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Hen Comb and the Sunset

Date & start time: Wednesday 19th January 2011, 2 pm start.

Location of Start : The red phone box, Loweswater , Cumbria, Uk ( NY 143 211 )

Places visited : Kirkhead Farm, Mosedale, Little Dodd, Hen Comb and back.

Walk details : 4.8 mls, 1350 ft of ascent, 2 hrs 10 mins.

Highest point : Hen Comb 1669 ft - 509 m.

Walked with : Myself (Roger) and the dogs, Harry and Bethan, joined by Ann later.

Weather : Blue skies and warm going.

[ Alter the settings to zoom or change the Map, use Everytrail to download the Gps route ]

Hen Comb and the Sunset at EveryTrail


An afternoon dog walk turned into a climb up one of the local Wainwright tops.

The river levels have returned to normal so the stepping stones over the Mosedale Beck were clear.

What of the sunset that followed the walk ... well see for yourself at the end of the report.

Looking back at the start point . . . the red phone box ( NY 143 211 )

Looking back again . . . the Kirkstile Inn.

That white building opposite the phone box can just be seen through a gap in the trees.

As lovely as ever, the two sentinels of this end of the valley, Whiteside and Grasmoor.

Having passed the farm, this is the gate at the end of the lane where the farm track turns into the Mosedale Valley track.

Low Fell in the background and the square of an old earthworks, possibly Earl Beothar's fort, in the field adjacent to us here

[ Earl Beothar I hear you say . . . think Beothar's Mere . . . Buttermere . . . 11th century and all that. ]

Harry's Pool

The path up to Hen Comb crosses here on the stepping stones, provided the water levels are not too high.

Safely over . . . this is the view from the other side.

The northern slope of Mellbreak doesn't look as daunting from this angle.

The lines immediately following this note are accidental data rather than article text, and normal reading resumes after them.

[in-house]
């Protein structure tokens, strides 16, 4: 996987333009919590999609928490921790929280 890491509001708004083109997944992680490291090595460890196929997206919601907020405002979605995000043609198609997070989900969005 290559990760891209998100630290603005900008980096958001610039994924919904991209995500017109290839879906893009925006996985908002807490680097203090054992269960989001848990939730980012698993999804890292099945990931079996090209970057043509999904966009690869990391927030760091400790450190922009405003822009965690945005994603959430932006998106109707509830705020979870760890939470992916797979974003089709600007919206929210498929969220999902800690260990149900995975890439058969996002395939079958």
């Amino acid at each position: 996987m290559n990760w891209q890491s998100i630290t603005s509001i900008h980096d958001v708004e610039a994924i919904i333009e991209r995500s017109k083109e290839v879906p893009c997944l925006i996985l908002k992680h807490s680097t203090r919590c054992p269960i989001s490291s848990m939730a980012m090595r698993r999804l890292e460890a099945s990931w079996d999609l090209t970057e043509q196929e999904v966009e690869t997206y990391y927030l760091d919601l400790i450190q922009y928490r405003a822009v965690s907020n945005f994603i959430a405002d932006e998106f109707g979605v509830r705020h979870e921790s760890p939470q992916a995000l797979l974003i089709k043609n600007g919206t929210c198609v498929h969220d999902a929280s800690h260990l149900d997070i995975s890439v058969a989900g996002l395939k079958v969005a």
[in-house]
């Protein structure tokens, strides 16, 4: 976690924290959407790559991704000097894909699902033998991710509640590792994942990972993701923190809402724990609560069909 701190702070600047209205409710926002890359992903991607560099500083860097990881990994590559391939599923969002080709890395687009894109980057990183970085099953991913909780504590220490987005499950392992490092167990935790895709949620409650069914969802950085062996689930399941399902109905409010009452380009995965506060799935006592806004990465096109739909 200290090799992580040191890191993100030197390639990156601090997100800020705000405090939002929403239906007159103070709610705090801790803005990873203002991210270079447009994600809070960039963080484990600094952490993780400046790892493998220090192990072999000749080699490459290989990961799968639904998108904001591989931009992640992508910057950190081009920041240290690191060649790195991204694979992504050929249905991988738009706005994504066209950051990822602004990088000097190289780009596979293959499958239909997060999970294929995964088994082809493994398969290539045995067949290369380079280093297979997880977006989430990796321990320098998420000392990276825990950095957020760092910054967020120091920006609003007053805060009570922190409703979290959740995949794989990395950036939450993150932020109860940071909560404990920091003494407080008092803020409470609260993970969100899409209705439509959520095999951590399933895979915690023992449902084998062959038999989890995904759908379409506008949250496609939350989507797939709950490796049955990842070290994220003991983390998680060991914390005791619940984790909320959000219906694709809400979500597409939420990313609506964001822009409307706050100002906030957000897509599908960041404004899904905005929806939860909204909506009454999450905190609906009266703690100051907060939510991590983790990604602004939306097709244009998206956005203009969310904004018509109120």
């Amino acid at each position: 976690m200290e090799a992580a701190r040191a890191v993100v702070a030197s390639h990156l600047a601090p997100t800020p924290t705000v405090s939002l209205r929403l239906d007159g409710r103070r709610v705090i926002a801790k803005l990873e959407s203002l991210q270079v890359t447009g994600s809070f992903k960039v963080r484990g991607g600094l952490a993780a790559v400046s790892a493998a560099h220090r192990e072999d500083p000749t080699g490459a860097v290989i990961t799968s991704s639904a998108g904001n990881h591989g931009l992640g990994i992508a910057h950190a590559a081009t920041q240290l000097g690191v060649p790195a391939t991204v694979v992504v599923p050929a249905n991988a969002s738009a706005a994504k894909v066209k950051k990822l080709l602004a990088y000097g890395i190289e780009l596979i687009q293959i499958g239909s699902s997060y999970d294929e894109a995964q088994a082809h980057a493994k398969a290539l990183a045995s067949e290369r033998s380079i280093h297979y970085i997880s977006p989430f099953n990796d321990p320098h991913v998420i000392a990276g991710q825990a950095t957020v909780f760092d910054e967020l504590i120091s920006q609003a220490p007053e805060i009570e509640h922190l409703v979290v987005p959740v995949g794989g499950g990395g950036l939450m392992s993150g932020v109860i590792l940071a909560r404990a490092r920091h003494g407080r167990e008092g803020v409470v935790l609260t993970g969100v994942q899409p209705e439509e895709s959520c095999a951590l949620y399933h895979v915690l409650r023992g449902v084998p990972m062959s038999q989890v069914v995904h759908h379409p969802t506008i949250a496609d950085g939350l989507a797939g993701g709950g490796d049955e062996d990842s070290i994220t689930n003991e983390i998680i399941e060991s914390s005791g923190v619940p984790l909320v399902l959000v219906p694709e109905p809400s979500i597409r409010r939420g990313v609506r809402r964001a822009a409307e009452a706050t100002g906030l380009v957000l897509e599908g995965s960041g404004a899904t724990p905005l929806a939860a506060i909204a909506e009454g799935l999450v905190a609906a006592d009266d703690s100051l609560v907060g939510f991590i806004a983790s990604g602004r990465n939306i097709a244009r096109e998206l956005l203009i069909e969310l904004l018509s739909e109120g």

A footpath to nowhere . . .

The green line through the bracken heading towards Loweswater is purely a sheep track

occasionally used by the farmer no doubt, but does not feature on any map.

I aim for the highest part of the ridge in order to enjoy the views of the Loweswater Fells on the other side.

The centre one is the highest of the group . . . Blake Fell.

I love first views of new fells

and this was the first glimpse today of the High Stile Ridge as seen up the Mosedale valley.

The odd purposeful whistle drew my attention to the local farmer gathering and checking his sheep.

Father Chris has travelled up in his covered quad bike onto the lower slopes of Hen Comb.

Looking down on White Oak Beck and the old lead mines on the side of Black Crag.

The top footpath of the three contouring around below the mines was almost certainly an industrial water leat or mill stream

taking water from the beck across to the mine site in order to power a historic water wheel for the mine.

Standing back a short distance from the summit of Little Dodd

I get a wide angle shot of both the Lorton and Loweswater valleys and the view out to the Solway and Scotland.